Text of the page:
Right from the get-go there's conflicting information about the ranks of the main characters. The blurb for the game refers to Edmund and Randall Ulmer as knights, but when the game begins they're addressed as "squires." They also wear leather armor rather than plate or chainmail.
I've rationalized this by deciding that the character who calls them "squires" - Badrick, who is the Queen's brother - uses the term as an insult. As for the armor issue... this isn't the court of either the Plantagenets or the Tudors. In Griffinvale, knights on court duty wear leather armor. It's not like they were expecting a palace coup that day. It would be different if they went to war - in that case they would have plate/chainmail (whatever was available). It's worth noting that they don't use stirrups in this time.
The character whose rank I want to nail down is Sir Alexander Bennett, nephew and heir of Duke William Bennett. Duke William never married, and so he has no children. Knighthoods are granted by the king, and at least so far, I haven't really decided how large Griffinvale is. Most of the action in the game takes place in the capital city, and there are a couple of fishing villages and farms in the vicinity (I've decided that fishing, farming, and shipping are the major industries, and there's a vibrant arts community - write what you know, and this is one of the things I know).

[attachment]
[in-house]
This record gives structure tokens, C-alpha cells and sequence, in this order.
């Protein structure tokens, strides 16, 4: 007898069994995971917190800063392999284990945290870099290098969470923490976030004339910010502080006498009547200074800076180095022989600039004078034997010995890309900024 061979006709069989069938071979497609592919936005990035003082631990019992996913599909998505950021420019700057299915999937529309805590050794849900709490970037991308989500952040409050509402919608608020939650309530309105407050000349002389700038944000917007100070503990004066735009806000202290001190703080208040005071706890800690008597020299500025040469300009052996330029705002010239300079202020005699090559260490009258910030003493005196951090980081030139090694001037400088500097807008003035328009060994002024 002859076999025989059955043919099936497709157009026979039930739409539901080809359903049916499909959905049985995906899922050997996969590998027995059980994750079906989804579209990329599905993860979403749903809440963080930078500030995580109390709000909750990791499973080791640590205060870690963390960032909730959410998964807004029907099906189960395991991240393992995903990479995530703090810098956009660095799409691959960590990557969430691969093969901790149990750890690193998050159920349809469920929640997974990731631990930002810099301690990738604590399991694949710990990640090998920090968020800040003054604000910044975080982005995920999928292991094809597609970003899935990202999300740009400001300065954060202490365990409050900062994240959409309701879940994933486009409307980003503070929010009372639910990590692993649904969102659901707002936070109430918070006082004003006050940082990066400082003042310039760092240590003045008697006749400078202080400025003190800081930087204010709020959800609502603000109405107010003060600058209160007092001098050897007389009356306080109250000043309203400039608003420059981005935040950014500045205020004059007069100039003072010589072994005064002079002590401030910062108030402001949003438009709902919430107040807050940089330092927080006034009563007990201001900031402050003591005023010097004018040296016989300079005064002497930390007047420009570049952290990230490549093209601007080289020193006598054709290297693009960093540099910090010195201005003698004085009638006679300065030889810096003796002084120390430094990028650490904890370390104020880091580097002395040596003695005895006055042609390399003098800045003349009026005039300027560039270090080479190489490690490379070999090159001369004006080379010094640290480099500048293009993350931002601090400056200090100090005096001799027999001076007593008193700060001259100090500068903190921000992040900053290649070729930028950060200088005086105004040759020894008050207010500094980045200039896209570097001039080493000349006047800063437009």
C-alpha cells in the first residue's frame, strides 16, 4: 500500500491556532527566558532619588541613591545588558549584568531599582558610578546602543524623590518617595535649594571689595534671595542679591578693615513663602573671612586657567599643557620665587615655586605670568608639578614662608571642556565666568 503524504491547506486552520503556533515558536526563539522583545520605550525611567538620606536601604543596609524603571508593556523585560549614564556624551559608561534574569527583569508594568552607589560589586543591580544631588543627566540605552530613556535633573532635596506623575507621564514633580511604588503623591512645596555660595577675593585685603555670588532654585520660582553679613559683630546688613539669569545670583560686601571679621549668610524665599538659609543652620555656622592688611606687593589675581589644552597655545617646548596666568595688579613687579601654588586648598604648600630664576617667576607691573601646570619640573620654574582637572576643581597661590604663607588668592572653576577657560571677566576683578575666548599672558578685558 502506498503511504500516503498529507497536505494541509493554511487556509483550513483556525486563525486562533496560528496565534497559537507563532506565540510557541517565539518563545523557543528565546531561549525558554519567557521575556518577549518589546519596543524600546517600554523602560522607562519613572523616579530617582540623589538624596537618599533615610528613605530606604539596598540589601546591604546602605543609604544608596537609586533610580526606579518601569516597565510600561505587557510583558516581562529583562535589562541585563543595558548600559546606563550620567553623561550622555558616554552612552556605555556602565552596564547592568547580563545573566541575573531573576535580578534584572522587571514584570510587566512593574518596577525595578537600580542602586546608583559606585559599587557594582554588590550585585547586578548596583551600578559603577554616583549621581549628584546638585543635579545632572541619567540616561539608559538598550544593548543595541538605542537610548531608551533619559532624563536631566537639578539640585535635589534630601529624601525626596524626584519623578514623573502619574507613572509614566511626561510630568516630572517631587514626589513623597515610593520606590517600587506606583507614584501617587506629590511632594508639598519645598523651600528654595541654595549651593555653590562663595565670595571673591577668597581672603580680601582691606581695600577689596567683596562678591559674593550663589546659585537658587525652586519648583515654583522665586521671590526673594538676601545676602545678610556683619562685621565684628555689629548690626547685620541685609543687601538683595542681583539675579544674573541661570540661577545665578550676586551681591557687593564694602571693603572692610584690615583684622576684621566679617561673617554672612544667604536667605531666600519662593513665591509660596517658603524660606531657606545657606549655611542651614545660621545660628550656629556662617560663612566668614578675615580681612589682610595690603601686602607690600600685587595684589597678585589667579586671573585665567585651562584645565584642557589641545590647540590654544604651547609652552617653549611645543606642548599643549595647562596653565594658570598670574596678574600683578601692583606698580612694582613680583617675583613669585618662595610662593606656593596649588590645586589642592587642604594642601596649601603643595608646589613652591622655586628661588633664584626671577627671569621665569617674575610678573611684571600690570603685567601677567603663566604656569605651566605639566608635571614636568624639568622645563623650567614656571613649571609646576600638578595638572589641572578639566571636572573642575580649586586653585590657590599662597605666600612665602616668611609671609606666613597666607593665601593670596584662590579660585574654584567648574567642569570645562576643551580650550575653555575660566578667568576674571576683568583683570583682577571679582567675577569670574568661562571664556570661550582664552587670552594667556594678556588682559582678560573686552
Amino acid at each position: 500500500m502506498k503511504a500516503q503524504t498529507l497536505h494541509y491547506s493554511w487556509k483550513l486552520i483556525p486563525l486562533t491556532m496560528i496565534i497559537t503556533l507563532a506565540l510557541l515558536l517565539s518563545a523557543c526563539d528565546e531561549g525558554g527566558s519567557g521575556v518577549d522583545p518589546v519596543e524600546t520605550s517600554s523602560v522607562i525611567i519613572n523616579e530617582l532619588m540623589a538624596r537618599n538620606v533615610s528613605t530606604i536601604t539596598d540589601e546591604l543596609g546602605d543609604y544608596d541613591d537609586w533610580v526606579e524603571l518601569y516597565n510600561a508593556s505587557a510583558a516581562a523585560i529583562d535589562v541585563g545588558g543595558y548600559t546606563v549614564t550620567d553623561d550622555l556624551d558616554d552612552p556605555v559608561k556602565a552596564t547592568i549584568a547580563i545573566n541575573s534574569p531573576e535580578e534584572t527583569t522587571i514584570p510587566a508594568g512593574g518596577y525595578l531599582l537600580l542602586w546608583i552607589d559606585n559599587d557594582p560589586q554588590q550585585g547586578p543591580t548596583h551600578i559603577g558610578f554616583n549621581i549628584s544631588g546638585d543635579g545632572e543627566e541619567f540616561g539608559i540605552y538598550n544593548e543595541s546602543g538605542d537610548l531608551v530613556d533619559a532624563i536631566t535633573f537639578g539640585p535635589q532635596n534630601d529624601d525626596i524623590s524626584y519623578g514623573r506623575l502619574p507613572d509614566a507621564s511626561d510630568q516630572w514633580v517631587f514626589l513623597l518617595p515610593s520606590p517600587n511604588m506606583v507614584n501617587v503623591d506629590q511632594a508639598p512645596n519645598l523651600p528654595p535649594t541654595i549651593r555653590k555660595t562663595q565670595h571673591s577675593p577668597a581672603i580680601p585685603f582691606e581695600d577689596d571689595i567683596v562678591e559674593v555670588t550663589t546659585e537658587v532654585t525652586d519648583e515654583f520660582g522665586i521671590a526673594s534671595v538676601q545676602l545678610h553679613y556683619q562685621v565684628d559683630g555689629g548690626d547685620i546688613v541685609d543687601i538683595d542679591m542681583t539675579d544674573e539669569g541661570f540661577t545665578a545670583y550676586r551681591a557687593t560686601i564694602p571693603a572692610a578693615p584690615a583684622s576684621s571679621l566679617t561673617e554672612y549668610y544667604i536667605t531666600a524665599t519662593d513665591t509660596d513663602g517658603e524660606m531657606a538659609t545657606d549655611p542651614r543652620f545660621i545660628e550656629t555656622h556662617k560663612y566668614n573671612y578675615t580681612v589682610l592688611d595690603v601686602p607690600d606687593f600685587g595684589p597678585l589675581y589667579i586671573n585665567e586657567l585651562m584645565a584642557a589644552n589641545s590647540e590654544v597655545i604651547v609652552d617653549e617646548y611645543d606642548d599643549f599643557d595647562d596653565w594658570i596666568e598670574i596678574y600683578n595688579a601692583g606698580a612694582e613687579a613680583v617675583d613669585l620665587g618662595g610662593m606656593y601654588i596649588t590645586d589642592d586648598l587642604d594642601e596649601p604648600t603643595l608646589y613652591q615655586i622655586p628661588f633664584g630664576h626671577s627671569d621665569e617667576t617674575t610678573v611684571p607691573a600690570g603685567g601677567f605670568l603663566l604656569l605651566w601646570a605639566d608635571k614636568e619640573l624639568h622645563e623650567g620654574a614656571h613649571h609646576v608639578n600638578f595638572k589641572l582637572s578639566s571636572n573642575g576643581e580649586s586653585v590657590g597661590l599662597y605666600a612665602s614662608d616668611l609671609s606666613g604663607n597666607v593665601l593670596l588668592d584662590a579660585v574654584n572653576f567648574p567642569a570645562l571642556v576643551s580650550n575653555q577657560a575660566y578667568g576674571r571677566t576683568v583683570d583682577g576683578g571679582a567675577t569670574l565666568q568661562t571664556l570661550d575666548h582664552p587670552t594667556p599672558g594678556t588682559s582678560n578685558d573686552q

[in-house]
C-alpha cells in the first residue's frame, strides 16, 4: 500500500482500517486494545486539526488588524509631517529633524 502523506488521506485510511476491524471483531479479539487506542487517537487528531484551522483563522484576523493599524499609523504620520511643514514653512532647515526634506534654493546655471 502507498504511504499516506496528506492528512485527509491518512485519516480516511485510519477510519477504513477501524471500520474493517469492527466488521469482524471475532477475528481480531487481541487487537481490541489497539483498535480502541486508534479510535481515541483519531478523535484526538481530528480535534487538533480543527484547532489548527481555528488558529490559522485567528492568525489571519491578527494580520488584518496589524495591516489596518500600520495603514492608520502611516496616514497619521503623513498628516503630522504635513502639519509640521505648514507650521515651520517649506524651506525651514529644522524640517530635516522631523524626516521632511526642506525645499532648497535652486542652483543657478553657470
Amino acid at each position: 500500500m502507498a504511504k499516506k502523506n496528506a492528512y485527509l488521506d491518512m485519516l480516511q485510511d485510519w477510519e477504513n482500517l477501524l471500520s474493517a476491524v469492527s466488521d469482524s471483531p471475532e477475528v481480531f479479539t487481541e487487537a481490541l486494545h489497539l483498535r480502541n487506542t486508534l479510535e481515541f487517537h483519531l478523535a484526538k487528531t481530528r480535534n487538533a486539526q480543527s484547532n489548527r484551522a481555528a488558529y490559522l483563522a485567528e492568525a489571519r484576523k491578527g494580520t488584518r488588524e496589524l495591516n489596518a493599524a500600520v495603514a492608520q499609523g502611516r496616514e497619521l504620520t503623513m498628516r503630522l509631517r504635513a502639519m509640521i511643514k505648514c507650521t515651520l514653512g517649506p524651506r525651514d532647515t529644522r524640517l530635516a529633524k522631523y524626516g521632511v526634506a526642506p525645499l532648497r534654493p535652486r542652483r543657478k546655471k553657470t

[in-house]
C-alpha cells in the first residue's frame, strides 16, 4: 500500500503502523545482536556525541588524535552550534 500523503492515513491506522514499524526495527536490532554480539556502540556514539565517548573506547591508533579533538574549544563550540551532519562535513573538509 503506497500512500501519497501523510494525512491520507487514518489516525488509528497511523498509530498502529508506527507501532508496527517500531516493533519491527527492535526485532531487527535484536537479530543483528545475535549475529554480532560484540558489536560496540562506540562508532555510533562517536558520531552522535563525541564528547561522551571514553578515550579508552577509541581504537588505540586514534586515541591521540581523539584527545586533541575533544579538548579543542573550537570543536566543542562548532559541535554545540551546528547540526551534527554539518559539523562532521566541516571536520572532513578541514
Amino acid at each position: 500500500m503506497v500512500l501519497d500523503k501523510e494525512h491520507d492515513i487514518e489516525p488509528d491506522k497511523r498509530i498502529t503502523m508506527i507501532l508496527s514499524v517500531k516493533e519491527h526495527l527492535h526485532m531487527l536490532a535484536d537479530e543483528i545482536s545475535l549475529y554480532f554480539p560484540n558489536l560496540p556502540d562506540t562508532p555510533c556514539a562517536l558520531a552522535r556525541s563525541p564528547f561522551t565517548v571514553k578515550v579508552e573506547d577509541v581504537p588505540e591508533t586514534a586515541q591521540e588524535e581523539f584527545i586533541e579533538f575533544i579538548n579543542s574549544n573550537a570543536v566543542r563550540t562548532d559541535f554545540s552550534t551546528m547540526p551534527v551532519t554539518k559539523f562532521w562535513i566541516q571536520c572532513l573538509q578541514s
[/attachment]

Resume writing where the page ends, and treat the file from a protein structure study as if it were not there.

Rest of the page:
I created two other kingdoms (what's the point of having a kingdom if it's the only one around?) - Ravensmoor and Stormhaven. There's a buffer zone between Griffinvale and Stormhaven, and I've decided that this is where the old king sends his heir, 31 years before the game begins, when the prince dies in battle without knowing that his wife was pregnant with their son.
The character of Sir Alexander Bennett is part of the alternative version of this story, where a lot of the action takes place in Ravensmoor. I've decided that Duke William is a dual citizen of both Griffinvale and Ravensmoor, owning numerous estates in each kingdom, and his family is very wealthy. William can't just give out titles to his nephew and niece - there's a prescribed order of things, but I just need to figure out what it is.
Anyway, my update is:
Day 12 total: 8041 words.